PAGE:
The UK public has led the way with its generous donations following the Pakistan floods, Deputy Prime Minister Nick Clegg has said.
Mr Clegg visited the offices of the Disasters Emergency Committee (DEC) in London today with International Development Secretary Andrew Mitchell and Cabinet Office minister Baroness Warsi, who have both recently visited Pakistan to see how UK aid is helping those affected by flooding.
DEC’s appeal has already raised £35 million in donations from the public and the government has committed more than £60 million of aid.
The extra money pledged by ministers last week will be targeted mainly at the Punjab and Sindh provinces in the south of country. Support will focus on five key areas: shelter, food, clean water, healthcare and longer-term help for people rebuild their lives.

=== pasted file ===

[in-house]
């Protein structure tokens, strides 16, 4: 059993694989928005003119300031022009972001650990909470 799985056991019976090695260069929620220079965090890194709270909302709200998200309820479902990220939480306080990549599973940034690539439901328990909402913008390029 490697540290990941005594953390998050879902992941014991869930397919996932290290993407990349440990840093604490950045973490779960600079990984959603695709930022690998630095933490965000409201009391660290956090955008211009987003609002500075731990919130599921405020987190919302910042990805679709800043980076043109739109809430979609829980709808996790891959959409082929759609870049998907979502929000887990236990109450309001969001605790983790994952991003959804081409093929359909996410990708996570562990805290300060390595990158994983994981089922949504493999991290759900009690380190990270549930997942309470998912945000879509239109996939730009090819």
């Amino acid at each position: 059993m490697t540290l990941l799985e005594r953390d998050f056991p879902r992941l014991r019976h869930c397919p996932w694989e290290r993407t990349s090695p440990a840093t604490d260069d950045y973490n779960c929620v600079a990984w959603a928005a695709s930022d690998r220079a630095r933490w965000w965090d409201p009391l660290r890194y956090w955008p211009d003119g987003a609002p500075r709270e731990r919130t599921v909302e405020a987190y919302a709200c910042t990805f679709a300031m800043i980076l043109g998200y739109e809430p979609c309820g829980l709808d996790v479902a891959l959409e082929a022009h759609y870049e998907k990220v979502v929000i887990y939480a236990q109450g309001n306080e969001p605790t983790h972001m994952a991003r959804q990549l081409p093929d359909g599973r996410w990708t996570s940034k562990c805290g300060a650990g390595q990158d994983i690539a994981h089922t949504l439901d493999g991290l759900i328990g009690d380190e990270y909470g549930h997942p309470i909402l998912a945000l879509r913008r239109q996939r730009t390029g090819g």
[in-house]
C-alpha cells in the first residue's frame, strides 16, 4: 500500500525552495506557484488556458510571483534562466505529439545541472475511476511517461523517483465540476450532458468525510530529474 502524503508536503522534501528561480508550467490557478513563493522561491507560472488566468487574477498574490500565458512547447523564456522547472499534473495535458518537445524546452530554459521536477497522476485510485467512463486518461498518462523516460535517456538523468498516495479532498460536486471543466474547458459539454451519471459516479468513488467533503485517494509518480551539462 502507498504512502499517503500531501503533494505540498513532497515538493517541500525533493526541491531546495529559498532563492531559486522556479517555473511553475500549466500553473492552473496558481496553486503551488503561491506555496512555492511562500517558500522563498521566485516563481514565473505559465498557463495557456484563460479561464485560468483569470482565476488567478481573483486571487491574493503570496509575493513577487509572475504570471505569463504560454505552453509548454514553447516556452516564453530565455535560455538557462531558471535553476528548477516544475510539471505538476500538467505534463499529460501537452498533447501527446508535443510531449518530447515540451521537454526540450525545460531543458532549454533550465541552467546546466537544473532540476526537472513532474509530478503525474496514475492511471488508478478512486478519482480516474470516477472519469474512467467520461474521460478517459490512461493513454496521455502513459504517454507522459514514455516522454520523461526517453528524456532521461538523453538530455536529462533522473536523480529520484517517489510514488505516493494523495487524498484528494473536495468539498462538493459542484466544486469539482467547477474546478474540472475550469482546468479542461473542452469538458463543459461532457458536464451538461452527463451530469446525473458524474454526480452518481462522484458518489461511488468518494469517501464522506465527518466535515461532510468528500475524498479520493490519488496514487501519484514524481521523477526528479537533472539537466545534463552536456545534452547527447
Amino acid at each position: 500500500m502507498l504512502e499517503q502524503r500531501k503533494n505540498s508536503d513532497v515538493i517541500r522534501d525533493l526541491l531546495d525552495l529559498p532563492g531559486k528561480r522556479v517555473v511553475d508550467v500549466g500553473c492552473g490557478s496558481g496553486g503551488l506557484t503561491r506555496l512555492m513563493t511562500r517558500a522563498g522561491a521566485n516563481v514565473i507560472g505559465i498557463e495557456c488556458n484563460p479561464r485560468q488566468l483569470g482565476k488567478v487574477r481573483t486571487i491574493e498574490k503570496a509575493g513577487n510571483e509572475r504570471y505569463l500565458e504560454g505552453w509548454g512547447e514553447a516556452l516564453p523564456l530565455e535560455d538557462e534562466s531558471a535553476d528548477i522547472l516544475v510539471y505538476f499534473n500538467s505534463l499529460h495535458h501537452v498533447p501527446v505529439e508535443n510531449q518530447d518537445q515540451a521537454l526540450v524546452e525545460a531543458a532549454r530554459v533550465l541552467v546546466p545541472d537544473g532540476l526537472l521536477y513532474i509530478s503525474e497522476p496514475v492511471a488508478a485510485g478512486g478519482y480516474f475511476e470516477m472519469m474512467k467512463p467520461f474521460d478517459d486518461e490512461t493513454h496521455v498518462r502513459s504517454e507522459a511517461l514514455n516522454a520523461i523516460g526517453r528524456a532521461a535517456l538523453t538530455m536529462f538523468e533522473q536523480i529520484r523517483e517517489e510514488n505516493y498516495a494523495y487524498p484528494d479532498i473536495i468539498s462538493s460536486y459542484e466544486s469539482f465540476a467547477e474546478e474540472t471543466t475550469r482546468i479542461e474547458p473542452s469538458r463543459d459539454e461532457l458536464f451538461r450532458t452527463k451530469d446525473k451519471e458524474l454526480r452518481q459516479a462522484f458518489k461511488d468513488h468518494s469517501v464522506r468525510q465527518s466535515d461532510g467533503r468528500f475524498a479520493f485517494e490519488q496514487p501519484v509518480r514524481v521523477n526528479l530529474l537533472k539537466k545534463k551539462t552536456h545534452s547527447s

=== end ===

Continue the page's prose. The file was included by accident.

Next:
The Deputy PM also confirmed UK-made pre-fabricated road bridges will be sent to the country and more RAF flights carrying humanitarian aid will fly to Pakistan later this week. The first flight will carry 3,000 urgently-needed shelter kits which will help 15,000 people.
Mr Clegg said:
The floods in Pakistan have been an almost unimaginable human catastrophe. People across Britain have led the way in their generosity to bring much needed help to those affected by this terrible tragedy. Britain will stand by Pakistan in its hour of need.
The Deputy PM encouraged members of the public to continue to donate to the DEC appeal.
Earlier today he chaired a meeting of the National Security Council at Number 10 where ministers discussed the situation in Pakistan.
A new ‘Pakistan Floods Monitor’ showing exactly how UKAid is helping people in Pakistan will go live today on the DFID website [external website].
Make a donation to the DEC Pakistan Floods Appeal [external website].